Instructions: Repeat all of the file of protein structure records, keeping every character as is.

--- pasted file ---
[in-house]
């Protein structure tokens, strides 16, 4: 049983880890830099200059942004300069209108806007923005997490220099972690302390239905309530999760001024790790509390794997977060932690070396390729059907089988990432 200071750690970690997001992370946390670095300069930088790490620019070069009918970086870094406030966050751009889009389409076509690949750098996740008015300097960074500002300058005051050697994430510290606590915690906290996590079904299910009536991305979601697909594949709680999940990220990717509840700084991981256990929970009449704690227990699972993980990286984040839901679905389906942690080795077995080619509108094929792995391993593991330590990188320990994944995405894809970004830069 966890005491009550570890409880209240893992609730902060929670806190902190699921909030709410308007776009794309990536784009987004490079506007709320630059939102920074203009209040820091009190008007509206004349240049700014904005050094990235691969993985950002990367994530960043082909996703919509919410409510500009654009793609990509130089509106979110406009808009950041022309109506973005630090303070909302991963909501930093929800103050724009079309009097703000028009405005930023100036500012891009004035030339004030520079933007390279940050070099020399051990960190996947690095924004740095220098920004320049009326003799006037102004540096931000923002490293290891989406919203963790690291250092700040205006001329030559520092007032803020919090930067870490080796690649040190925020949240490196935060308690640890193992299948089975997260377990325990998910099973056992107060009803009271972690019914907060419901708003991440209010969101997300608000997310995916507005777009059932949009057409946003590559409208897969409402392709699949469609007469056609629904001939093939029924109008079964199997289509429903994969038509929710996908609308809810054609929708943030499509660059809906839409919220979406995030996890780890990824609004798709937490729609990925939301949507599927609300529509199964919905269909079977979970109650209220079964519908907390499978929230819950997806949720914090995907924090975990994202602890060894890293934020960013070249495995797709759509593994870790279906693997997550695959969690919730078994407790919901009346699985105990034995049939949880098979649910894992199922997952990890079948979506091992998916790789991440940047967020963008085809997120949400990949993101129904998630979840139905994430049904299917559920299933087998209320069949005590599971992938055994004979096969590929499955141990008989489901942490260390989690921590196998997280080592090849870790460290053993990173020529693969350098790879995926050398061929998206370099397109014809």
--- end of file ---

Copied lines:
[in-house]
């Protein structure tokens, strides 16, 4: 049983880890830099200059942004300069209108806007923005997490220099972690302390239905309530999760001024790790509390794997977060932690070396390729059907089988990432 200071750690970690997001992370946390670095300069930088790490620019070069009918970086870094406030966050751009889009389409076509690949750098996740008015300097960074500002300058005051050697994430510290606590915690906290996590079904299910009536991305979601697909594949709680999940990220990717509840700084991981256990929970009449704690227990699972993980990286984040839901679905389906942690080795077995080619509108094929792995391993593991330590990188320990994944995405894809970004830069 966890005491009550570890409880209240893992609730902060929670806190902190699921909030709410308007776009794309990536784009987004490079506007709320630059939102920074203009209040820091009190008007509206004349240049700014904005050094990235691969993985950002990367994530960043082909996703919509919410409510500009654009793609990509130089509106979110406009808009950041022309109506973005630090303070909302991963909501930093929800103050724009079309009097703000028009405005930023100036500012891009004035030339004030520079933007390279940050070099020399051990960190996947690095924004740095220098920004320049009326003799006037102004540096931000923002490293290891989406919203963790690291250092700040205006001329030559520092007032803020919090930067870490080796690649040190925020949240490196935060308690640890193992299948089975997260377990325990998910099973056992107060009803009271972690019914907060419901708003991440209010969101997300608000997310995916507005777009059932949009057409946003590559409208897969409402392709699949469609007469056609629904001939093939029924109008079964199997289509429903994969038509929710996908609308809810054609929708943030499509660059809906839409919220979406995030996890780890990824609004798709937490729609990925939301949507599927609300529509199964919905269909079977979970109650209220079964519908907390499978929230819950997806949720914090995907924090975990994202602890060894890293934020960013070249495995797709759509593994870790279906693997997550695959969690919730078994407790919901009346699985105990034995049939949880098979649910894992199922997952990890079948979506091992998916790789991440940047967020963008085809997120949400990949993101129904998630979840139905994430049904299917559920299933087998209320069949005590599971992938055994004979096969590929499955141990008989489901942490260390989690921590196998997280080592090849870790460290053993990173020529693969350098790879995926050398061929998206370099397109014809």